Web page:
old saying goes, "If there is only one attorney in a town, he'll starve to
death. If there are two attorneys in a town, they'll both get rich." Attorneys
enjoy working with other attorneys, for the most part, and various groups of
attorneys, compliance people, and capital markets personnel have been "doing
some serious settlin'" in recent weeks. US Bank agreed to pay $53mm to
Freddie Mac to settle loans it sold between 2000 and 2008. PNC has
agreed to pay $89mm to settle legal disputes with Freddie over mortgages it
sold between 2000 and 2008. Bank of America has reached a $404mm
settlement with Freddie to resolve claims around residential loans it sold from
2000 to 2009. (This settlement and a prior one effectively settle claims on all
loans sold prior to 2012.) And Fifth Third Bancorp announced a
settlement with Freddie worth about $25 million. Go Freddie Go!
big is a typical loan files these days? 500 pages? No way! Yes way! Just ask
a spider isn't a problem. It becomes a problem when it disappears." People a
lot smarter than I am don't see Fannie Mae or Freddie Mac disappearing in the
near future: there is little of substance coming out of Congress, there's yet
another election next year, the agencies are earning too much money right now,
and maybe the right people are beginning to understand the important role. But
that won't stop lawsuits: the Treasury
issued a filing in which it defended its treatment of Fannie/Freddie and urged
a court to dismiss investor lawsuits. The Department of the Treasury
said it hasn't improperly taken anything from investors and that investors
can't prove they've suffered economic harm as a result of the conservatorship.
it is very helpful to look at recent plans for the agencies in order to
determine what might be ahead. I took a stab at writing about this in a blog
titled, "What Do We Know about the Future of the Agencies?" in the right-hand
column of www.stratmorgroup.com.
all of this reminds me of a recently published book, and a description of it
recently written by Paul Davis. I cannot attest to whether or not it is bedside
reading quality, but "The Mortgage Wars",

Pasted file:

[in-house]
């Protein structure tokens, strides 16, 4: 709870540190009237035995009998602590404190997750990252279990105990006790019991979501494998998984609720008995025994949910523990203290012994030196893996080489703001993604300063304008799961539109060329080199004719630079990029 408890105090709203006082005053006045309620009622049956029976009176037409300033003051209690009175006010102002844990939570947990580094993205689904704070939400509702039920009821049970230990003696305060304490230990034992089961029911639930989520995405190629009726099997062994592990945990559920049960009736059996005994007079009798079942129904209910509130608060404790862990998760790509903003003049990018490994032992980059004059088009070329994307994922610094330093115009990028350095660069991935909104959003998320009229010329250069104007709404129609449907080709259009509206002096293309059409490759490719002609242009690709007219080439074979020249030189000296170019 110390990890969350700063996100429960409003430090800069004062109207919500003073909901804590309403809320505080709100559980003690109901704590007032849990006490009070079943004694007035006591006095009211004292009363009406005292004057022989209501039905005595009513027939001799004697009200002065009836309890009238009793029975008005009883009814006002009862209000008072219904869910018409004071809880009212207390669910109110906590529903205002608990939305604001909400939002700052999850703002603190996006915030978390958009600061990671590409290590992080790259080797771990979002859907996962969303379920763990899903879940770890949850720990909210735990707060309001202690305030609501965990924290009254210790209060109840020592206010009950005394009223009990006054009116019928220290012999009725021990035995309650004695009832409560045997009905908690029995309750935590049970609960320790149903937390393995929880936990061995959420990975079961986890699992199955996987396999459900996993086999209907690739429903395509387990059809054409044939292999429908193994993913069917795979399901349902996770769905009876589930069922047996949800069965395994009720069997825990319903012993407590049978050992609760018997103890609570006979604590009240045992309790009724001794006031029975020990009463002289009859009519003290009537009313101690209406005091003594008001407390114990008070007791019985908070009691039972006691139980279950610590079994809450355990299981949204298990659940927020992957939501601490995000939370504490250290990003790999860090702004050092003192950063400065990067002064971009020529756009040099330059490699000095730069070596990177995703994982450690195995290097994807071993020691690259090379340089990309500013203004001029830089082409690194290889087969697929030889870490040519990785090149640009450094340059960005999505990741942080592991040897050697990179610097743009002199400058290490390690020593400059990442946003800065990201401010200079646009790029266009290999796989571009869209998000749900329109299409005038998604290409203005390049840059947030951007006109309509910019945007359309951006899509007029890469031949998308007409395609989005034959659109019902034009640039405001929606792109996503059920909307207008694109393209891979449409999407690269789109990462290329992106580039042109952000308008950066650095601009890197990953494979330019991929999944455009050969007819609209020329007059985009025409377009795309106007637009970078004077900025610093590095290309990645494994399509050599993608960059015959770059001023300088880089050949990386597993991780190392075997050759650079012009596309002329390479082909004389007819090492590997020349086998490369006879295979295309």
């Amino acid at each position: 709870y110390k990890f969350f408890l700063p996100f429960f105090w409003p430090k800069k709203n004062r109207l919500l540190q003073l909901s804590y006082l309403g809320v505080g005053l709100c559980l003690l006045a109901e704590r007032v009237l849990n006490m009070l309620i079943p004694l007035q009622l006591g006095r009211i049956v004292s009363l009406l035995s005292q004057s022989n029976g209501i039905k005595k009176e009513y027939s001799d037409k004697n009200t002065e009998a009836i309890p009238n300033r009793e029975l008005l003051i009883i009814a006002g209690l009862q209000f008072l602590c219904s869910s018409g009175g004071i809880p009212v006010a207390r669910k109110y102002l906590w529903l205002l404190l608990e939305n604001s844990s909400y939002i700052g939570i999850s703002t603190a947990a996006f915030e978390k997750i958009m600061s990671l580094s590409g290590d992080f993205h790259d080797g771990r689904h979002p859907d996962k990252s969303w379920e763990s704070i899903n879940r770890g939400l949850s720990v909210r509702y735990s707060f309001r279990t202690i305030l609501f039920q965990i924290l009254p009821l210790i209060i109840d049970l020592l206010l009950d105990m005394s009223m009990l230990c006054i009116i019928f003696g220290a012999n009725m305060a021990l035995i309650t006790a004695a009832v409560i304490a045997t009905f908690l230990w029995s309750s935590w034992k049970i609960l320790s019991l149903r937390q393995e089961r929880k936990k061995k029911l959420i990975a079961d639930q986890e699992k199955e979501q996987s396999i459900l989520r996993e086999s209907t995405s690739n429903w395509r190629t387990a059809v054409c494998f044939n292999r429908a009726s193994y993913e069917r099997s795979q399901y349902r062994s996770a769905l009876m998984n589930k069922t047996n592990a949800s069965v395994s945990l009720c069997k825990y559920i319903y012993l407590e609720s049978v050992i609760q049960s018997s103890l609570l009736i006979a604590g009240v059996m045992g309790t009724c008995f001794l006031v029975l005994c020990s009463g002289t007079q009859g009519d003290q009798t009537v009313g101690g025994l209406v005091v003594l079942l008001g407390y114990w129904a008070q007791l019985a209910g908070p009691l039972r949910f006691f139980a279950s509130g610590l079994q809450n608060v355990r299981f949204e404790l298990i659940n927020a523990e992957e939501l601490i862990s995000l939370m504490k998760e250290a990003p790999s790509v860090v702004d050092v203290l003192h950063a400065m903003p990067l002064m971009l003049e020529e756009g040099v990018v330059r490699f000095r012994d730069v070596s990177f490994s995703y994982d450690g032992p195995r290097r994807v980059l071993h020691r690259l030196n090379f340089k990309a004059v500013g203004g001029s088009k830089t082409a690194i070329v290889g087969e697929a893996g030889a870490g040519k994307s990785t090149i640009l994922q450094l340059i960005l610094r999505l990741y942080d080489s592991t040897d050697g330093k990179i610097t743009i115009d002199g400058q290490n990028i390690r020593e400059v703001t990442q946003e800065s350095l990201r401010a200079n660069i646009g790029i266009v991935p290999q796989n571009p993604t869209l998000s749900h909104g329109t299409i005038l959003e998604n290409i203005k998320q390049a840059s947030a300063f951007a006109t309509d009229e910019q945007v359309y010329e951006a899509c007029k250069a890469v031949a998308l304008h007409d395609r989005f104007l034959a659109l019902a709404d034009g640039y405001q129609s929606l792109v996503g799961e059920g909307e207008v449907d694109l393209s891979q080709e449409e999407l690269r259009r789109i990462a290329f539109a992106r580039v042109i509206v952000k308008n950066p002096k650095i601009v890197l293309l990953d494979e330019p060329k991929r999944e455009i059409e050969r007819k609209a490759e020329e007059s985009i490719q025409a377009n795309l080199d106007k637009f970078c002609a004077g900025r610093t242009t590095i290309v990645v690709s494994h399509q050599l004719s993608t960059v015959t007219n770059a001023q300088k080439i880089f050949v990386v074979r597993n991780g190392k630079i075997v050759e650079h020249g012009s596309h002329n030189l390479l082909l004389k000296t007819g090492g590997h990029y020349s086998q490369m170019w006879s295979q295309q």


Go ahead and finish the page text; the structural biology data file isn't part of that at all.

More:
per Mr. Davis is the story of ousted Fannie Mae CFO Timothy Howard. Sure, he
hasn't been there in nine years, but it still might be of interest. Howard was
cut loose in late 2004 along with then-CEO Franklin Raines. "To hear Howard
explain the issue, Fannie Mae bears little responsibility for the chaos that
blew up other financial institutions, led to the creation of the Troubled Asset
Relief Program and is spurring ongoing debate over the fate of GSEs. To him,
the crisis was caused by a handful of greedy banks and mortgage lenders; Fannie
was merely collateral damage in a series of battles. 'The mortgage wars were
fought not over reducing risk to the taxpayers or providing the lowest-cost and
safest types of home loans to consumers,' he writes. Rather the war was over
'ideology, market power and money.' Internal mishaps do not play a major role
in Howard's telling of the Fannie Mae story. Instead, he asserts that the GSE
remained fundamentally sound throughout the crisis and was the victim of
vicious smear campaigns from groups such as FM Watch and 'free market
ideologues' at the Federal Reserve Board and Treasury Department. Issues at the
GSE were merely a case of shaped perceptions and slight-of-hand, rather than
real problems. Howard offers very few mea culpas. He acknowledges that Fannie
took too long to address the size of its portfolio and reliance on derivatives,
and he second guesses the GSE's dalliance with manufactured housing. Rather
than issue apologies, Howard opts to make a case for the GSE's actions. Adding
adjustable-rate mortgages to the portfolio was necessary to reduce interest
rate exposure. Easing loan-to-value standards was needed to fulfill a duty to
affordable housing. Soaring debt was 'entirely market driven,' he writes.
Furthermore, Howard asserts that Fannie implemented new discipline that was
'uniquely prepared' for the implosion of the housing market. 'The timing ... was
nearly perfect,' he adds."
article goes on. "What about the GSEs? He
argues that Fannie is much healthier than what many in Washington claim. He
asserts that the Treasury and Federal Housing Finance Agency threw anchors at
the GSEs after the financial crisis, while regulators tossed out lifelines to
banks. By forcing Fannie to reduce the size of its mortgage portfolio and
obligating it to pay outsized dividends, the Treasury all but issued the GSE 'a
death sentence.' Still, he acknowledges that the GSEs should be 'wound down
over time' but only because of controversy - not poor performance. 'Critics'
claims notwithstanding, the 'GSE model'
for the secondary mortgage market was not flawed,' he defiantly writes. 'It was
sabotaged by hostile and inept regulation. And the alternative free-market
model proved to be an unqualified disaster.' Fannie and Freddie 'could be de
novo companies or re-chartered' with the Fed or Treasury regulating returns.
Government support, in the form of a catastrophic risk reinsurance fee, could
be implicit or explicit. 'If we can succeed in devising such a system,
something positive will have come out of the mortgage wars after all,' he concludes."